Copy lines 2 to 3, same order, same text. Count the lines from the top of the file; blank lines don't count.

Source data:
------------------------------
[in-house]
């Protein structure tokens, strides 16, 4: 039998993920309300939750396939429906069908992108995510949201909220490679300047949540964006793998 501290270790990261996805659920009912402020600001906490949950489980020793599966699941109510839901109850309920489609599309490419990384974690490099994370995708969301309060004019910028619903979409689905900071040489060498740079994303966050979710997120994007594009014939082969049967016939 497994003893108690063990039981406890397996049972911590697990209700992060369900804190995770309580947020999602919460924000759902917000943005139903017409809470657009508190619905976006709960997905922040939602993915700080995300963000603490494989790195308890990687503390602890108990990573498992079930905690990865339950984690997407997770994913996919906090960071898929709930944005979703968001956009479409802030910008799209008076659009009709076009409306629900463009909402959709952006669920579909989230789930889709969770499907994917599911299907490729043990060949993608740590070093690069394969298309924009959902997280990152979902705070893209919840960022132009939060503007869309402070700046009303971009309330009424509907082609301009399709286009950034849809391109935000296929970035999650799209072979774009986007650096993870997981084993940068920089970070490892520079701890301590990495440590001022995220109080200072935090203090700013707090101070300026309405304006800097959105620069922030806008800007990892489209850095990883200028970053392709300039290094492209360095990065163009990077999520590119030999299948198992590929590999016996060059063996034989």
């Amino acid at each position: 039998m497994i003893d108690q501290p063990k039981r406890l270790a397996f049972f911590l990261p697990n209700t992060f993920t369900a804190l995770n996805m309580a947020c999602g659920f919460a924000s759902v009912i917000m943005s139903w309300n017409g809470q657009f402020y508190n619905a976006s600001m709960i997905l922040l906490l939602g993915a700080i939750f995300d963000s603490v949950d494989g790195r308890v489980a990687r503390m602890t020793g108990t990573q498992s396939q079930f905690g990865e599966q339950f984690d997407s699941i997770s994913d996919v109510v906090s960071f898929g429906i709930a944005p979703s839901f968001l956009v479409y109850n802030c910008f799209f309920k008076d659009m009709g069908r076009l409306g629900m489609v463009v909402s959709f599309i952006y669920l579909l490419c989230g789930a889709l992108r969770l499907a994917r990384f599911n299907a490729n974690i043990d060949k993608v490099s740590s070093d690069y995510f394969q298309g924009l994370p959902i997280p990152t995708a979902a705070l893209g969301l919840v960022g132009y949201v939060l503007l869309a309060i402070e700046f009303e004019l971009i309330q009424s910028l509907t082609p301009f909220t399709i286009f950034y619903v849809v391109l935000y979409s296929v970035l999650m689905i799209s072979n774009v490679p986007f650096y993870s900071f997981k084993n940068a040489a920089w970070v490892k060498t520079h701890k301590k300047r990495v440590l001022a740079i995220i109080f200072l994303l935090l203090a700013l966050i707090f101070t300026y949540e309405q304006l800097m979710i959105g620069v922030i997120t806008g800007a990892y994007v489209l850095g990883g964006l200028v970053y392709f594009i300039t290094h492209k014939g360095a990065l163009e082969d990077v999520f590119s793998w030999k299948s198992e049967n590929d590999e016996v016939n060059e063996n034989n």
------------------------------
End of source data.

């Protein structure tokens, strides 16, 4: 039998993920309300939750396939429906069908992108995510949201909220490679300047949540964006793998 501290270790990261996805659920009912402020600001906490949950489980020793599966699941109510839901109850309920489609599309490419990384974690490099994370995708969301309060004019910028619903979409689905900071040489060498740079994303966050979710997120994007594009014939082969049967016939 497994003893108690063990039981406890397996049972911590697990209700992060369900804190995770309580947020999602919460924000759902917000943005139903017409809470657009508190619905976006709960997905922040939602993915700080995300963000603490494989790195308890990687503390602890108990990573498992079930905690990865339950984690997407997770994913996919906090960071898929709930944005979703968001956009479409802030910008799209008076659009009709076009409306629900463009909402959709952006669920579909989230789930889709969770499907994917599911299907490729043990060949993608740590070093690069394969298309924009959902997280990152979902705070893209919840960022132009939060503007869309402070700046009303971009309330009424509907082609301009399709286009950034849809391109935000296929970035999650799209072979774009986007650096993870997981084993940068920089970070490892520079701890301590990495440590001022995220109080200072935090203090700013707090101070300026309405304006800097959105620069922030806008800007990892489209850095990883200028970053392709300039290094492209360095990065163009990077999520590119030999299948198992590929590999016996060059063996034989």
């Amino acid at each position: 039998m497994i003893d108690q501290p063990k039981r406890l270790a397996f049972f911590l990261p697990n209700t992060f993920t369900a804190l995770n996805m309580a947020c999602g659920f919460a924000s759902v009912i917000m943005s139903w309300n017409g809470q657009f402020y508190n619905a976006s600001m709960i997905l922040l906490l939602g993915a700080i939750f995300d963000s603490v949950d494989g790195r308890v489980a990687r503390m602890t020793g108990t990573q498992s396939q079930f905690g990865e599966q339950f984690d997407s699941i997770s994913d996919v109510v906090s960071f898929g429906i709930a944005p979703s839901f968001l956009v479409y109850n802030c910008f799209f309920k008076d659009m009709g069908r076009l409306g629900m489609v463009v909402s959709f599309i952006y669920l579909l490419c989230g789930a889709l992108r969770l499907a994917r990384f599911n299907a490729n974690i043990d060949k993608v490099s740590s070093d690069y995510f394969q298309g924009l994370p959902i997280p990152t995708a979902a705070l893209g969301l919840v960022g132009y949201v939060l503007l869309a309060i402070e700046f009303e004019l971009i309330q009424s910028l509907t082609p301009f909220t399709i286009f950034y619903v849809v391109l935000y979409s296929v970035l999650m689905i799209s072979n774009v490679p986007f650096y993870s900071f997981k084993n940068a040489a920089w970070v490892k060498t520079h701890k301590k300047r990495v440590l001022a740079i995220i109080f200072l994303l935090l203090a700013l966050i707090f101070t300026y949540e309405q304006l800097m979710i959105g620069v922030i997120t806008g800007a990892y994007v489209l850095g990883g964006l200028v970053y392709f594009i300039t290094h492209k014939g360095a990065l163009e082969d990077v999520f590119s793998w030999k299948s198992e049967n590929d590999e016996v016939n060059e063996n034989n």